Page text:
In MKE Music Rewind we revisit notable Milwaukee music that was released before Milwaukee Record became a thing in April 2014. This week: “Girl Like You,” by The Rage.

Power pop is universal. Power pop is timeless. Any band, residing in any city, living in any decade, is capable of producing impeccably crafted rock and roll brimming with sticky-sweet melodies. And yet there’s something special about Midwest power pop—especially Midwest power pop from the 1970s and ’80s. Rockford, Illinois can famously claim Cheap Trick; Milwaukee can claim plenty of its own ’70s/’80s power-pop gems, though one of the more winning examples is The Rage.

First, let’s get to the song. Here’s “Girl Like You,” the B-side to The Rage’s 1980 “Be My Love (Tonight)” single. It’s pure Midwest power pop. It’s fantastic:

The Rage formed in Milwaukee in the early ’80s, with Joe Lucchesi (a.k.a. Joey LaVie) on vocals and guitar, Lars Hanson on drums, Gordy Wayne on bass, and Eric Ericson on keyboards. Later, Madison musicians Gil Jevne and John Masino joined the band. If Lucchesi and Hanson ring a bell, that’s because the musicians had previously played together in the seminal Milwaukee rock band Bad Boy. Bad Boy recorded two albums for United Artists in the ’70s: 1977’s The Band That Milwaukee Made Famous, and 1978’s Back To Back. A few years later, after the label folded, Bad Boy added Randall “Xeno” Hogan—a.k.a. the original lead singer of Cheap Trick.

But back to The Rage—and, not surprisingly, Cheap Trick. Here are some snippets from a July 17, 1981 review of a Rage show, via the La Crosse Tribune:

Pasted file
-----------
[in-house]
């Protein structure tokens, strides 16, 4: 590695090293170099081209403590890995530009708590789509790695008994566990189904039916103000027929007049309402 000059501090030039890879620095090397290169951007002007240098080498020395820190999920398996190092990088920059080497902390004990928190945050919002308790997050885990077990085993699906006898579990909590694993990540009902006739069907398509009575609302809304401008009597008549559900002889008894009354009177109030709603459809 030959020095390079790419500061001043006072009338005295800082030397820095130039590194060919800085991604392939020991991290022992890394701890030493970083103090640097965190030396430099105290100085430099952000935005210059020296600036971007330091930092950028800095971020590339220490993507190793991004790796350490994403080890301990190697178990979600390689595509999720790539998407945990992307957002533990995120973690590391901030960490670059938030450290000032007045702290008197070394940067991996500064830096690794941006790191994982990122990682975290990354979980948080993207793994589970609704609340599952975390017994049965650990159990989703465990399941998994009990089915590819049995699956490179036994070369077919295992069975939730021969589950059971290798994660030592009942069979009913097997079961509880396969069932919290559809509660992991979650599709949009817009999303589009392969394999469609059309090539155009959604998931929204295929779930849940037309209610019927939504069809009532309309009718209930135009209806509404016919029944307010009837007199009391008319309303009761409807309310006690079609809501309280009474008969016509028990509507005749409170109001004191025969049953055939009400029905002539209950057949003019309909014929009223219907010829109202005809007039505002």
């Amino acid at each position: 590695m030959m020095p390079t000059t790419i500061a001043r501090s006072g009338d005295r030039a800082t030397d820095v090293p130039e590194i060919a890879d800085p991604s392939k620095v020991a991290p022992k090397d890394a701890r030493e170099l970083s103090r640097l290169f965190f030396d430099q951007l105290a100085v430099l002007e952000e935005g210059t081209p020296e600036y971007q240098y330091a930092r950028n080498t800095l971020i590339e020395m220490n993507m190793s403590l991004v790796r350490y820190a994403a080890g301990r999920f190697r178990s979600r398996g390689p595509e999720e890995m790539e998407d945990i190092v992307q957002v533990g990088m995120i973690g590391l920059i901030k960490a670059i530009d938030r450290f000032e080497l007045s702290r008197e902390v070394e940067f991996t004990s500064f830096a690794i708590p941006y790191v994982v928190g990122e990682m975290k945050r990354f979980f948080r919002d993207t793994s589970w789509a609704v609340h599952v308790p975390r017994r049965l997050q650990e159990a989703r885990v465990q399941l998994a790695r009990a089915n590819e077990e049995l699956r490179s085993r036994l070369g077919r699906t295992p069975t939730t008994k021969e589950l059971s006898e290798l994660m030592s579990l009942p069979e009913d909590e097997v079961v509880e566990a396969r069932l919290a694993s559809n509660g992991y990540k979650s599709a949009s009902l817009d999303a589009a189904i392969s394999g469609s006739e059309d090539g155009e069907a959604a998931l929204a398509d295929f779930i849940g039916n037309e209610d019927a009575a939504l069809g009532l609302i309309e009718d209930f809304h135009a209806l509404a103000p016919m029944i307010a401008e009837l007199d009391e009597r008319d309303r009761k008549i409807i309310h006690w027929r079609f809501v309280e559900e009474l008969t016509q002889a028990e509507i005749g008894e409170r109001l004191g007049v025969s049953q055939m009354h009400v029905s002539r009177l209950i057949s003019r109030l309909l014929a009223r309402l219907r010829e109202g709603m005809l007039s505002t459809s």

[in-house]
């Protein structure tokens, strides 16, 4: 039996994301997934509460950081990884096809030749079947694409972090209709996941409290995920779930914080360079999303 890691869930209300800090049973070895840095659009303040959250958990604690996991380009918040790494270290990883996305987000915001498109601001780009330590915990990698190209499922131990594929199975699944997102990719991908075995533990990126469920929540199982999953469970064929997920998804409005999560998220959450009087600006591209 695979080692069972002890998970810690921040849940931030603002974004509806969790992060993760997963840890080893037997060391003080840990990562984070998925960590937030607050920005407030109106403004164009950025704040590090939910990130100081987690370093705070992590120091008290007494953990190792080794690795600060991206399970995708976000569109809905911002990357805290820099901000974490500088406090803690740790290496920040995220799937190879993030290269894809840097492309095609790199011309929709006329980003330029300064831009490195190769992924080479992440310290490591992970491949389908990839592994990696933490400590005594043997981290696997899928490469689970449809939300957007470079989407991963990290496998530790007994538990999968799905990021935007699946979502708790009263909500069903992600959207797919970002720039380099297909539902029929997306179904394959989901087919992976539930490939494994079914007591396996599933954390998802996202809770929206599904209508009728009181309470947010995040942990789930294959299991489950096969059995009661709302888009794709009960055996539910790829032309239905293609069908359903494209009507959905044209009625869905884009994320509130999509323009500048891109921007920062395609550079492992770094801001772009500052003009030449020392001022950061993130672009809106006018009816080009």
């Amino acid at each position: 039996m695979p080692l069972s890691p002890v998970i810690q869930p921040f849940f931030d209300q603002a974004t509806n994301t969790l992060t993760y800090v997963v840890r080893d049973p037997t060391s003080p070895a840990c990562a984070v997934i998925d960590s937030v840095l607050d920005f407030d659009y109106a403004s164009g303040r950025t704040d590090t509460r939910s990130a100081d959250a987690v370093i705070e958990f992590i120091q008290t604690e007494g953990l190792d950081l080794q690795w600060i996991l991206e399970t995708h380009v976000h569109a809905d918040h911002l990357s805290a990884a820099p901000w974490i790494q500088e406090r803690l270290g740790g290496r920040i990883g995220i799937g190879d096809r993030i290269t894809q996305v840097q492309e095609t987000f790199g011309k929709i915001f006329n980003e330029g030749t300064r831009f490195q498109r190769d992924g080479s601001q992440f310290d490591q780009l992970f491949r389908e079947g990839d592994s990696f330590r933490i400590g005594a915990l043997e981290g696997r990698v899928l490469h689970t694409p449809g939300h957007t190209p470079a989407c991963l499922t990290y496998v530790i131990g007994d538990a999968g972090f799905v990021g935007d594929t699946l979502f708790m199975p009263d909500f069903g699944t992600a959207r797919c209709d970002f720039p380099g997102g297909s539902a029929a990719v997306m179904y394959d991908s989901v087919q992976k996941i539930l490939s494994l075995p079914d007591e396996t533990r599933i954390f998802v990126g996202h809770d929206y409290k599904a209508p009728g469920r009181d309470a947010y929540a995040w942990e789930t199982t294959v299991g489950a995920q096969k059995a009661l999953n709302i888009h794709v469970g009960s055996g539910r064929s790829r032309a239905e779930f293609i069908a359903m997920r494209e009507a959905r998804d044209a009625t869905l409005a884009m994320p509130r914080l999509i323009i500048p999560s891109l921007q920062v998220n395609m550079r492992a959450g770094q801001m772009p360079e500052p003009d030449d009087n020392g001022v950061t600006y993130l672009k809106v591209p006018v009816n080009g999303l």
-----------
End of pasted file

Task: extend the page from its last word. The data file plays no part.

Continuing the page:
If you had a spare dollar and you didn’t spend it at the Mississippi Queen this week, then you missed the best dollar’s worth of rock ‘n’ roll to come to La Crosse in a long time. The Rage played at the Mississippi Queen and for a $1 cover charge, the audience got an earful of some of the band’s good original material and its version of some great golden oldies. Tuesday was not the first appearance in La Crosse for The Rage. It shared the stage at the La Crosse Center with Cheap Trick in March.

Mixed in with the band’s smooth, driving rock roll is a sense of fun. Keyboardist Eric Ericson jumped down onto the dance floor every-time it was his turn to sing lead. With his bouncing blond curls and cherubic face, he was a welcome addition among the dancers. When he was back behind his keyboards, Encson was hopping and bouncing and beaming a wide smile. And every once in a while he would grab one of the stuffed animals arranged around his instrument and make it dance.

One of its songs, which is released as a single and will be on an album, is “Be My Love (Tonight).” The song was written by Joe Lucchesi, vocalist and lead guitarist. It has the flavor of rock ‘n’ roll from the ’60s and early ’70s and is much better than some of the music heard on Top 40 stations.

The name “The Rage” is slightly misleading. It leads one to think of punk bands, razor blades and hair dyed purple. But this band consists of five good-looking, good-sounding guys whose music never even comes close to punk. The tunes are of a romantic flavor and the harmonies are about as far from punk as disco is from polkas. The band’s act is tight and cohesive. The audience rarely gets an opportunity to applaud because one song leads into another.

Though The Rage never released a full album, the band issued a handful of solid singles—many of them recorded at the legendary (and Playboy Club-affiliated) Shade Tree studio in Lake Geneva. There’s the power-pop goodness of “Hey Little Girl”…

…the ’80s hair-rock vibe of “Burnin'”…

…and the New Wave groove of “All Around The World.” The latter can be enjoyed via a top-notch video made for a cable station in 1983.

Rock on, The Rage—then, now, in Milwaukee, and all around the world.

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“MKE Music Rewind” archive

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Co-Founder and Editor

Matt Wild weighs between 140 and 145 pounds. He lives on Milwaukee's east side.